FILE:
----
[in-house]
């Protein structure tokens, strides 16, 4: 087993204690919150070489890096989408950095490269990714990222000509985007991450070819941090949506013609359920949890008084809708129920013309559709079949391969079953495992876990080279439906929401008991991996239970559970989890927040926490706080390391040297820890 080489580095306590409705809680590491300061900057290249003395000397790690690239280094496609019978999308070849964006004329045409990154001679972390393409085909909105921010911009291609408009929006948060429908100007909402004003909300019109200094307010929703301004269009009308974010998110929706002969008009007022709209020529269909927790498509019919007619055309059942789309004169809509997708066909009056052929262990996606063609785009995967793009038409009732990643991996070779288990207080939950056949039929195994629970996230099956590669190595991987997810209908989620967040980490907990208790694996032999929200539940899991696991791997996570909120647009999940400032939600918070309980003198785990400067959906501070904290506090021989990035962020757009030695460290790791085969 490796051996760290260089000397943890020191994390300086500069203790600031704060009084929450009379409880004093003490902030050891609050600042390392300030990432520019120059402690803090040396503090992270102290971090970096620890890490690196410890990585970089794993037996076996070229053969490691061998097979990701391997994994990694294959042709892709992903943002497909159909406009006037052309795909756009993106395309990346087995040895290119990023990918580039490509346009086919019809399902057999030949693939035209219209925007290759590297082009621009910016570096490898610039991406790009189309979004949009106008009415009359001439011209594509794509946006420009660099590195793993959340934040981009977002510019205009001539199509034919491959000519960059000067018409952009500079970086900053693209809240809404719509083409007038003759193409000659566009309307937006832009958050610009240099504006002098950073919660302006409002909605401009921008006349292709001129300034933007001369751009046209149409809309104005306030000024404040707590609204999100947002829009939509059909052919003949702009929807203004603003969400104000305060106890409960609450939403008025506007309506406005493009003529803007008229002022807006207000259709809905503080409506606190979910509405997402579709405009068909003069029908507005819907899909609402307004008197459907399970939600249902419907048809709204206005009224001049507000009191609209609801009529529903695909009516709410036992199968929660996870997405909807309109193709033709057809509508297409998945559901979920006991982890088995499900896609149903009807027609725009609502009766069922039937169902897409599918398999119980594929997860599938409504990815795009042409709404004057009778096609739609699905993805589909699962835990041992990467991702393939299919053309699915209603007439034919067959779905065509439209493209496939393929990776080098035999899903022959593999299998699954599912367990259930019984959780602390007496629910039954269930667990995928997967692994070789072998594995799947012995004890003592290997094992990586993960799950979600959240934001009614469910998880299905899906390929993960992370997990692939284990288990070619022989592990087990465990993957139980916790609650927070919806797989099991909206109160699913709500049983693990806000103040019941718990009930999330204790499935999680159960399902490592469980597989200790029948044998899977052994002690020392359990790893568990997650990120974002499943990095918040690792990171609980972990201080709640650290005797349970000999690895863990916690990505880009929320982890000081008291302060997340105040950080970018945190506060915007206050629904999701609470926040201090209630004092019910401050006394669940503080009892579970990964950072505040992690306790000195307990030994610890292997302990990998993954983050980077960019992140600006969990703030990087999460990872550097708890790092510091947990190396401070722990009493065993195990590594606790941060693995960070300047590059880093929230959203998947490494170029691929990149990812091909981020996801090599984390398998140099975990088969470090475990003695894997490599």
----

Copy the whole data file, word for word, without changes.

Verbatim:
[in-house]
């Protein structure tokens, strides 16, 4: 087993204690919150070489890096989408950095490269990714990222000509985007991450070819941090949506013609359920949890008084809708129920013309559709079949391969079953495992876990080279439906929401008991991996239970559970989890927040926490706080390391040297820890 080489580095306590409705809680590491300061900057290249003395000397790690690239280094496609019978999308070849964006004329045409990154001679972390393409085909909105921010911009291609408009929006948060429908100007909402004003909300019109200094307010929703301004269009009308974010998110929706002969008009007022709209020529269909927790498509019919007619055309059942789309004169809509997708066909009056052929262990996606063609785009995967793009038409009732990643991996070779288990207080939950056949039929195994629970996230099956590669190595991987997810209908989620967040980490907990208790694996032999929200539940899991696991791997996570909120647009999940400032939600918070309980003198785990400067959906501070904290506090021989990035962020757009030695460290790791085969 490796051996760290260089000397943890020191994390300086500069203790600031704060009084929450009379409880004093003490902030050891609050600042390392300030990432520019120059402690803090040396503090992270102290971090970096620890890490690196410890990585970089794993037996076996070229053969490691061998097979990701391997994994990694294959042709892709992903943002497909159909406009006037052309795909756009993106395309990346087995040895290119990023990918580039490509346009086919019809399902057999030949693939035209219209925007290759590297082009621009910016570096490898610039991406790009189309979004949009106008009415009359001439011209594509794509946006420009660099590195793993959340934040981009977002510019205009001539199509034919491959000519960059000067018409952009500079970086900053693209809240809404719509083409007038003759193409000659566009309307937006832009958050610009240099504006002098950073919660302006409002909605401009921008006349292709001129300034933007001369751009046209149409809309104005306030000024404040707590609204999100947002829009939509059909052919003949702009929807203004603003969400104000305060106890409960609450939403008025506007309506406005493009003529803007008229002022807006207000259709809905503080409506606190979910509405997402579709405009068909003069029908507005819907899909609402307004008197459907399970939600249902419907048809709204206005009224001049507000009191609209609801009529529903695909009516709410036992199968929660996870997405909807309109193709033709057809509508297409998945559901979920006991982890088995499900896609149903009807027609725009609502009766069922039937169902897409599918398999119980594929997860599938409504990815795009042409709404004057009778096609739609699905993805589909699962835990041992990467991702393939299919053309699915209603007439034919067959779905065509439209493209496939393929990776080098035999899903022959593999299998699954599912367990259930019984959780602390007496629910039954269930667990995928997967692994070789072998594995799947012995004890003592290997094992990586993960799950979600959240934001009614469910998880299905899906390929993960992370997990692939284990288990070619022989592990087990465990993957139980916790609650927070919806797989099991909206109160699913709500049983693990806000103040019941718990009930999330204790499935999680159960399902490592469980597989200790029948044998899977052994002690020392359990790893568990997650990120974002499943990095918040690792990171609980972990201080709640650290005797349970000999690895863990916690990505880009929320982890000081008291302060997340105040950080970018945190506060915007206050629904999701609470926040201090209630004092019910401050006394669940503080009892579970990964950072505040992690306790000195307990030994610890292997302990990998993954983050980077960019992140600006969990703030990087999460990872550097708890790092510091947990190396401070722990009493065993195990590594606790941060693995960070300047590059880093929230959203998947490494170029691929990149990812091909981020996801090599984390398998140099975990088969470090475990003695894997490599």